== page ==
surprised. How had it happened -- he had understood Doyne was sending
him up country?
Woolson told the Captain a fairy tale about that part
of it; but he had to be made free of the secret that they hoped to win
the Cup with Saladin.
"Don't tell the Raja nor O'Neill," begged Lutyens. "The
honor of the Double X demands that we win that Cup."
"I'll tell nobody," said Captain Frank. "Let everybody
find out things for themselves -- that's my way of working."
They cracked a bottle of champagne to this noble
sentiment, and all that belonged to the Double X was placed at the
disposal of Captain Frank during his sojourn amongst them. The Raja
had a dozen bungalows splendidly furnished, always at the command of
visitors; and Captain Frank assured Lutyens that one of these had
already been placed at his disposal, so he declined the Double X
Captain's hospitality. "Hang it!" he said to himself, "I can't eat his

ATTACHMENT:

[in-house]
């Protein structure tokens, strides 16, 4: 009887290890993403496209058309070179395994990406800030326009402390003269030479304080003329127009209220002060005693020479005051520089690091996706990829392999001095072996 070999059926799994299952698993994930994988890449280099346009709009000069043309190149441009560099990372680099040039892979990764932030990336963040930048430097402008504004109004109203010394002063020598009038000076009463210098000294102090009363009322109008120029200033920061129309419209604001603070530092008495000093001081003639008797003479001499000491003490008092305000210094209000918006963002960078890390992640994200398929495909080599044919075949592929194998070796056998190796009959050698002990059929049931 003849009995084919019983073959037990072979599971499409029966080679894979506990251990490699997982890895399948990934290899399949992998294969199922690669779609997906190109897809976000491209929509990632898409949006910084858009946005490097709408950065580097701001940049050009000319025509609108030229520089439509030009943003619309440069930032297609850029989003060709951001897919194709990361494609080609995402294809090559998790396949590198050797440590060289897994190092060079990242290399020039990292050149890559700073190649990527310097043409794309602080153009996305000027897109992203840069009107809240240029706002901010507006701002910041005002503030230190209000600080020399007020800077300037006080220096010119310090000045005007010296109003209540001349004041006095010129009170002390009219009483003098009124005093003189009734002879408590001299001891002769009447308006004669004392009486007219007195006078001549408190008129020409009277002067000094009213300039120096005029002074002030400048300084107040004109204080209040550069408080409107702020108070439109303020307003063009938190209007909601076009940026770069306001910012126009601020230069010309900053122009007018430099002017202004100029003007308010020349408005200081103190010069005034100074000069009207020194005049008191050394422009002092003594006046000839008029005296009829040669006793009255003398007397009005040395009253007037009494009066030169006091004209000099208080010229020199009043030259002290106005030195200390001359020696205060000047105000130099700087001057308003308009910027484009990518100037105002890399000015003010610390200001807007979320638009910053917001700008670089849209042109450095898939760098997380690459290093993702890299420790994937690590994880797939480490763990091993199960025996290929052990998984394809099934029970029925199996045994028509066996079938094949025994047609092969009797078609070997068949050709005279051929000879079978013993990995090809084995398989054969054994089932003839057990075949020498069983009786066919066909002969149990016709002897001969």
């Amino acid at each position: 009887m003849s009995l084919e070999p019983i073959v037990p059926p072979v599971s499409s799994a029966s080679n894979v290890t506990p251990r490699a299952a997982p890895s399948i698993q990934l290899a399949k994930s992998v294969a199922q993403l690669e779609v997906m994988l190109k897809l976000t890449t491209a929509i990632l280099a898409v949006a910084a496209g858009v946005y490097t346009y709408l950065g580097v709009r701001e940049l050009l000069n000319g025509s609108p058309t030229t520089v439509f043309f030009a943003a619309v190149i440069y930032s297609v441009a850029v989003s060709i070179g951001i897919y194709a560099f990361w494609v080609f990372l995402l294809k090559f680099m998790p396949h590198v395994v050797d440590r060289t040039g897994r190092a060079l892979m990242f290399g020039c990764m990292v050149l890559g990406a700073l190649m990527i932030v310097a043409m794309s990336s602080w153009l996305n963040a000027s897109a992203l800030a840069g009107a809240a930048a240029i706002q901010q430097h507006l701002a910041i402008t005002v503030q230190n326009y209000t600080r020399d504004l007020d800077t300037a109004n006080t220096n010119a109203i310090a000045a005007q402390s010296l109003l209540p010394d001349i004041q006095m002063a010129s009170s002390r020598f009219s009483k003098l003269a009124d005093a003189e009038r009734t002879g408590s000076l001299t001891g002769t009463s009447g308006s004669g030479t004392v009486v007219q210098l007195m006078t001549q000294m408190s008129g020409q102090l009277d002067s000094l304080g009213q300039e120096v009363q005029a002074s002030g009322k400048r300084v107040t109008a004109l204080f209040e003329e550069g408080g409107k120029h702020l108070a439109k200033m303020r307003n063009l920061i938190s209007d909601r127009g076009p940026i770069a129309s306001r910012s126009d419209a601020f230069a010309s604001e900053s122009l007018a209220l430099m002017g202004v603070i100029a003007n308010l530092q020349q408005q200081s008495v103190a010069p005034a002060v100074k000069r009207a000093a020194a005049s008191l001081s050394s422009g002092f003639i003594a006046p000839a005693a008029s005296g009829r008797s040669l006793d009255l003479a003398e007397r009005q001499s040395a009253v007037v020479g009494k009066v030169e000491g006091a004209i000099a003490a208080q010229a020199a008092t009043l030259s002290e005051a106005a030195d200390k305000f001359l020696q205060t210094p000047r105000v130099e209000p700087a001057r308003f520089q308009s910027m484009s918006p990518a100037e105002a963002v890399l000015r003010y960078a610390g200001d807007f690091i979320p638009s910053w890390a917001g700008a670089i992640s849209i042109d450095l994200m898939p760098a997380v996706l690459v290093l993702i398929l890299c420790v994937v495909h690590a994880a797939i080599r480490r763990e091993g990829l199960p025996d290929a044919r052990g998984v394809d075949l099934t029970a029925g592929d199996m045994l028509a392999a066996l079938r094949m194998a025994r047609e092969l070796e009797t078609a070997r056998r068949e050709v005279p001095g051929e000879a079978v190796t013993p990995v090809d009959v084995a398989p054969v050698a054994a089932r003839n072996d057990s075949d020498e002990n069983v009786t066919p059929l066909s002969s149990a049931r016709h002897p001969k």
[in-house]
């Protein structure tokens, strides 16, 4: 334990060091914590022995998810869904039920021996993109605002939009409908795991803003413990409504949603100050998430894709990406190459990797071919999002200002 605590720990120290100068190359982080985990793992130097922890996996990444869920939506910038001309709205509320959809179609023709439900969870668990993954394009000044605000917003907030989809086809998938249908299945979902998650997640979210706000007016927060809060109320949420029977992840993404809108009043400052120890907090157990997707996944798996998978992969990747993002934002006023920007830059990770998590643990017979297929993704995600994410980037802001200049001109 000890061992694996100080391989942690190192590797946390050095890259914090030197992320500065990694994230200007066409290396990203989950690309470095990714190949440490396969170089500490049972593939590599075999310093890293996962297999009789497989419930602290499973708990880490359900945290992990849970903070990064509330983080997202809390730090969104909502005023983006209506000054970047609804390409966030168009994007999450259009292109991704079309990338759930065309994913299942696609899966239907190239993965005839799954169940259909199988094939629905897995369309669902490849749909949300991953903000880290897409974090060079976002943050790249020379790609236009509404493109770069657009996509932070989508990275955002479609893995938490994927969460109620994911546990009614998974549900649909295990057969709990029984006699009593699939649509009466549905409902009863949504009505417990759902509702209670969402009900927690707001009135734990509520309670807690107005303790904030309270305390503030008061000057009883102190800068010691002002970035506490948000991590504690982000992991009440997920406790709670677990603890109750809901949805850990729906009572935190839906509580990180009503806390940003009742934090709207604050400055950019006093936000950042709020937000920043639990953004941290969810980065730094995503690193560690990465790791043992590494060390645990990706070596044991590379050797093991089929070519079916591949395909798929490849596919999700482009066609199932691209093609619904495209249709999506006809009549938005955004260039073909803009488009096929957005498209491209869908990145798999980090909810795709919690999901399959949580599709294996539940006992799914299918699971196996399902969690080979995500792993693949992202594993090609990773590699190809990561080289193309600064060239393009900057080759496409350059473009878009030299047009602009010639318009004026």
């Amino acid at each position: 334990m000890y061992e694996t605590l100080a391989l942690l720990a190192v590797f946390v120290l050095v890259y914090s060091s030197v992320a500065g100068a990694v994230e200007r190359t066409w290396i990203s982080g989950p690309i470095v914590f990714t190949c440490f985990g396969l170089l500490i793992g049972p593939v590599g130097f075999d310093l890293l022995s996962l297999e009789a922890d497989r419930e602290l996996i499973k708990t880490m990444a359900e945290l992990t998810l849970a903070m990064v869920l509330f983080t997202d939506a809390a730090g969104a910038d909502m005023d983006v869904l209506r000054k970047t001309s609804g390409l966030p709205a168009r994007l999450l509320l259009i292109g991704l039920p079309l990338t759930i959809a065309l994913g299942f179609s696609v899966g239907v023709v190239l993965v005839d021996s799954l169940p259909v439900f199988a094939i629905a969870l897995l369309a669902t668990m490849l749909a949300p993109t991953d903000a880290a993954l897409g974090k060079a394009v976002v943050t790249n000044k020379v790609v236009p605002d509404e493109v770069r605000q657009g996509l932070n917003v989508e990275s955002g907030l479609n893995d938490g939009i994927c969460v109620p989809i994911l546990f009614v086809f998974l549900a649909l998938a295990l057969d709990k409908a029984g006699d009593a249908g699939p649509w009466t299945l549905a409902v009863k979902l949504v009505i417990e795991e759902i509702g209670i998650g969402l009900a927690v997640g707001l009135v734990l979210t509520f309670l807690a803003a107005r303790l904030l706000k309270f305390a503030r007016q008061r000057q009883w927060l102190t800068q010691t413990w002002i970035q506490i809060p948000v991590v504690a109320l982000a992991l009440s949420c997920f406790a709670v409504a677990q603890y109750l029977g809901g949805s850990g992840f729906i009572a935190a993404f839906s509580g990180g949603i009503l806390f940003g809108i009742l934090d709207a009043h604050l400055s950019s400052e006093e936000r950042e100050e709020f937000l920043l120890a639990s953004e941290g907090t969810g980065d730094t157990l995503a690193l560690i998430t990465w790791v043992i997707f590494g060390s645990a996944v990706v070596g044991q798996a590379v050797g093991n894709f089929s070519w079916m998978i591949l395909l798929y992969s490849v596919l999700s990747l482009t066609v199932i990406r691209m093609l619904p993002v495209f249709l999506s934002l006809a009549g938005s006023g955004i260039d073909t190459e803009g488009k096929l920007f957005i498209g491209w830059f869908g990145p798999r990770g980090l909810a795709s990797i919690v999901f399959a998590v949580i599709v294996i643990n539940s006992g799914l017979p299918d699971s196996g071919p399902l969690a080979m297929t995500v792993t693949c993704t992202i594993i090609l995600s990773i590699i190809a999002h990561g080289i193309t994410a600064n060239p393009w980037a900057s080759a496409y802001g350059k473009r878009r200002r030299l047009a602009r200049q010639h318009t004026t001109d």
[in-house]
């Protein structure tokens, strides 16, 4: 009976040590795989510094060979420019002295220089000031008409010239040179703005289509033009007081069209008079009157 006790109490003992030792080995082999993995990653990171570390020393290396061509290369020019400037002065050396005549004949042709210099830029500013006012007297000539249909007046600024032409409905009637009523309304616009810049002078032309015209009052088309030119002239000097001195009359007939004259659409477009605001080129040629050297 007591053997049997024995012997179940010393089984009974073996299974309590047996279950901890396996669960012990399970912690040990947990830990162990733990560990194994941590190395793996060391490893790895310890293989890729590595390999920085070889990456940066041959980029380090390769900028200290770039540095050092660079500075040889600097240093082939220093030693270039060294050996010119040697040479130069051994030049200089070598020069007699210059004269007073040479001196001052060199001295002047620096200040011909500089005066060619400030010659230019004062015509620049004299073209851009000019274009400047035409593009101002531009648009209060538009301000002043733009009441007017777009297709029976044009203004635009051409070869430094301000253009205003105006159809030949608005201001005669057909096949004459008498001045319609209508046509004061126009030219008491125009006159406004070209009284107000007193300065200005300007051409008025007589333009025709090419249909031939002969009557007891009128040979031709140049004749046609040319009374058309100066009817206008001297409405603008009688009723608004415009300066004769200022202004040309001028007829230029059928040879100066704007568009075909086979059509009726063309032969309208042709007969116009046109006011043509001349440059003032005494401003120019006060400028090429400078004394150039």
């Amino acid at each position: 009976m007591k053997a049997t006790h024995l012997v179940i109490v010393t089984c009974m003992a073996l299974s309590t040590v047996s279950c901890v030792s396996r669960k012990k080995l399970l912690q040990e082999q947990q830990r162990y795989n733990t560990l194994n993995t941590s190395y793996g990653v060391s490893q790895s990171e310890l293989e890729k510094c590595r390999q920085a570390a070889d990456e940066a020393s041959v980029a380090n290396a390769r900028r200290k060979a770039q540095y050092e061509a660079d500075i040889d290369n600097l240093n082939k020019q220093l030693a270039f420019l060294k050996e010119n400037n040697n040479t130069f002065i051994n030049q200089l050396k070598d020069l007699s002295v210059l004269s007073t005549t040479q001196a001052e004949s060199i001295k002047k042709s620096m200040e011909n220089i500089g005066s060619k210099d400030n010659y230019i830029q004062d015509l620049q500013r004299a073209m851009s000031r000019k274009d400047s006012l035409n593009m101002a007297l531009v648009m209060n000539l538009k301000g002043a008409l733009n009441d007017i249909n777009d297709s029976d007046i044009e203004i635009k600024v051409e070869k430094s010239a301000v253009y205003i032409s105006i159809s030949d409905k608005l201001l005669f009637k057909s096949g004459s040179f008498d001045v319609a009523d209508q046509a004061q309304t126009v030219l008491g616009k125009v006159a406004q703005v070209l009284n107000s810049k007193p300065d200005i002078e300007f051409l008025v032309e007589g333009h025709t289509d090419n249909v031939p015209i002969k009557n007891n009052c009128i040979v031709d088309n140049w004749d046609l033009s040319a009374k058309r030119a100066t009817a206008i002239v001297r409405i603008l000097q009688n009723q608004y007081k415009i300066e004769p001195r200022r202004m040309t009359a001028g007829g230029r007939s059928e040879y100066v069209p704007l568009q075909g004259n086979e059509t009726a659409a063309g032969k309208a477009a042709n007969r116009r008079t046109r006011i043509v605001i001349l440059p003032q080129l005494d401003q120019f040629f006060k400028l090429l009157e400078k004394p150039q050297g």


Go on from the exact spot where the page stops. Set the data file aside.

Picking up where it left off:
rations, and sleep in his bed, and play against him; that's too stiff
As race day approached, events outlined themselves more
clearly. The Raja had three horses entered for the Cup; Shahbaz, May
Queen and Ishmael. Woolson had Saladin, and there were six other
entries, not calculated to have much bearing on the history of the
"What's this May Queen thing?" asked Lutyens.
Nobody knew; not even where she had come from. She was
a country-bred without a record, that's all that anybody could say. It
didn't matter anyway, Shahbaz was what they had to beat, that was
certain. O'Neill was riding this pick of the stable himself.
Two evenings before the race O'Neill came over to the
Mess. He wanted somebody to take the mount on May Queen; the boy who
was to have ridden her was ill, he explained.